The question raised by these two extremely polar approaches is whether   the non-Jewish nations ought to be viewed as mere foils for the Jewish story (RaShI on 37:1,) or do they have some inherent importance and validity of their own, and for this reason deserve attention, however fleeting (ShaDaL)? While the achievements and accomplishments of these peoples may not all be exemplary, yet they share a singular ancestor,[5] who at least potentially could provide the common denominator that helps these various groups be able to emphasize their similarities and parallel interests, rather than their differences.[6]  A Midrashic comment that expands this idea even further appears in Midrash Yelamdeinu:[7] Three wives did Avraham marry; Sara, the daughter of Shem, Ketura, the daughter of Yafet, and Hagar, the daughter of Cham (the three sons of Noach, as in e.g., 6:10.)[8] The Midrash is then not satisfied to include only the direct line of Shem, i.e., Semites, as the nations whom Avraham biologically fathered, but rather all peoples in the world, since everyone, in one way or another, descends from those who survived the storied flood of 7:6 ff. If only such interrelationships could lead to a sense of brotherhood, rather than protracted and violent sibling rivalries. 


[1] While 16:4 suggests that Hagar’s status as Sara’s servant never changed, since the text maintains that Hagar, upon conceiving, lost respect for “her mistress”, if 16:3’s terminology is taken literally, Hagar was given to Avraham “as a wife.” While such language could be interpreted figuratively, i.e., for the purpose of childbearing, or since Sara viewed this arrangement as a means by which she may eventually come to bear children (16:2), verse 3 could be interpreted as Hagar being given to Avraham “for the sake of his already existing wife”, the legal implications vis-à-vis Hagar are difficult to ignore. Yehuda Kihl, in Da’at Mikra (p. 432), says as much. 

[2]RaShI on Shemot 4:18 invokes the Midrashic position that Yitro is referred to in the biblical text by no less than seven different names, reflecting an extreme instance of attributing different names to the same individual. 

[3]Several commentators, e.g., RaShI on 25:6, maintain that the difference between a concubine and a wife is merely technical, i.e., that the former is not given a Ketuba—the insurance policy that a financial settlement is forthcoming either in the event of the husband dying before his wife or divorce—while the latter does receive such a document. Consequently, in terms of all other responsibilities that a husband has towards a spouse, a wife and a concubine are equal.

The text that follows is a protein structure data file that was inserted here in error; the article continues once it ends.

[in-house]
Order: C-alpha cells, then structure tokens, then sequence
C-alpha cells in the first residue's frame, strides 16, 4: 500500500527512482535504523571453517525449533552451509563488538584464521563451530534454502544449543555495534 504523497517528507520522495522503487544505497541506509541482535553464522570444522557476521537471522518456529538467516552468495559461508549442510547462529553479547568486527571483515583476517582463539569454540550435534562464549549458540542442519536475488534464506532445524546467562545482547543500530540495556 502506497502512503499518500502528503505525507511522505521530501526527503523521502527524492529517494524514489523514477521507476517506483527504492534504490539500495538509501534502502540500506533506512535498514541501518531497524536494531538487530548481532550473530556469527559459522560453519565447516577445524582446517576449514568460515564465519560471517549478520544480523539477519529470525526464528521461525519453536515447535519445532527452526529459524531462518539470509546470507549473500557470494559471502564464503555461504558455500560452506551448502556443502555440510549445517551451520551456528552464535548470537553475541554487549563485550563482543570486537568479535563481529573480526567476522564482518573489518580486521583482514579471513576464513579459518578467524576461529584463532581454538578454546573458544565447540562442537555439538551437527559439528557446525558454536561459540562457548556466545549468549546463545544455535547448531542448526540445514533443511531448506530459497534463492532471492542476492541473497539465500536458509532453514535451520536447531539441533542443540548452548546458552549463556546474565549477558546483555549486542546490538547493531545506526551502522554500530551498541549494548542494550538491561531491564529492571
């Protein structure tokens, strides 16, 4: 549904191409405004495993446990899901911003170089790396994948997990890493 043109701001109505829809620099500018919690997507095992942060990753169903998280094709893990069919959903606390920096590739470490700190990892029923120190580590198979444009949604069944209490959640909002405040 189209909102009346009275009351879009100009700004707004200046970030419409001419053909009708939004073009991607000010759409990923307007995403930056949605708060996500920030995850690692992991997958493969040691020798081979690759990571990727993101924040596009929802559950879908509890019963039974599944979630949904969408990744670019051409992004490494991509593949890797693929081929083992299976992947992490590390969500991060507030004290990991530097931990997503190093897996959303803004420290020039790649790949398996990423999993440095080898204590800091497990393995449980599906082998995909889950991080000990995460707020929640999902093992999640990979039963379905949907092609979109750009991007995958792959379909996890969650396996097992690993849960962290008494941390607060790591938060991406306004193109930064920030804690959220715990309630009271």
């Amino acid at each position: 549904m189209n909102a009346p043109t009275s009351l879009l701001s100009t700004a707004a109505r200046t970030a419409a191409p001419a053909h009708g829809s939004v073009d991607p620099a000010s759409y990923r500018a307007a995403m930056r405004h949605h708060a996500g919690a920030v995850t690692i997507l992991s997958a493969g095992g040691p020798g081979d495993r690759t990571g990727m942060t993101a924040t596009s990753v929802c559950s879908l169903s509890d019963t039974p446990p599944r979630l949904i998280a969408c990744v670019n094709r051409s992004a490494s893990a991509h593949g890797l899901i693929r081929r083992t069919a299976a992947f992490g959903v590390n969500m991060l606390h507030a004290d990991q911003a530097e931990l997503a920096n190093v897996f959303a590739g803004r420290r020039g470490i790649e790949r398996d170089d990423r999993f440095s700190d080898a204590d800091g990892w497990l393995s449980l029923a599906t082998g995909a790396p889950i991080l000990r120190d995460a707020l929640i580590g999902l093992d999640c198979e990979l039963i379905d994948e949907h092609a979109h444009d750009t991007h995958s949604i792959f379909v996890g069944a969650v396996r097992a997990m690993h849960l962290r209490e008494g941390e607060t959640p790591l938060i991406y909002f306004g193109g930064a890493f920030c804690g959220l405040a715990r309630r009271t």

[4] Aside from the oddity of the word “HaPilagsham” from a grammatical perspective, commentators like RaDaK note that in our Sifrei Tora, the spelling is the full word, or “HaPilagshim”. Does this suggest that our Sefer Tora has changed? RaShI quotes R. Yehuda’s Midrashic answer verbatim, casting doubt on the spelling in the Sifrei Tora of RaShI’s day as well.  

[5] A Rabbinic source that makes the same point, only focusing on an earlier ancestor, is found in the Mishna: 


Therefore man was created singly (from a single ancestor, i.e., Adam), to teach you that whoever destroys a single soul…Scripture accounts it as if he had destroyed a full world; and whoever saves one soul…Scripture accounts it as if he had saved a full world. And for the sake of peace among men, that one should not say to his fellow, “My father is greater than yours“…   

[6]This is the hypothesis of Bruce Feiler, in his recent book, Abraham, a Journey to the Heart of Three Faiths (William Morrow, New York, 2002.) 

[7]R. Menachem Kasher, Tora Shleima, Parshat Chaye Sara, Beit Tora Shleima, Jerusalem, 5752, p. 991. 

[8] It could be understood that these women were not the literal daughters of the three sons of Noach, but rather descendents of the peoples that derived from each of them.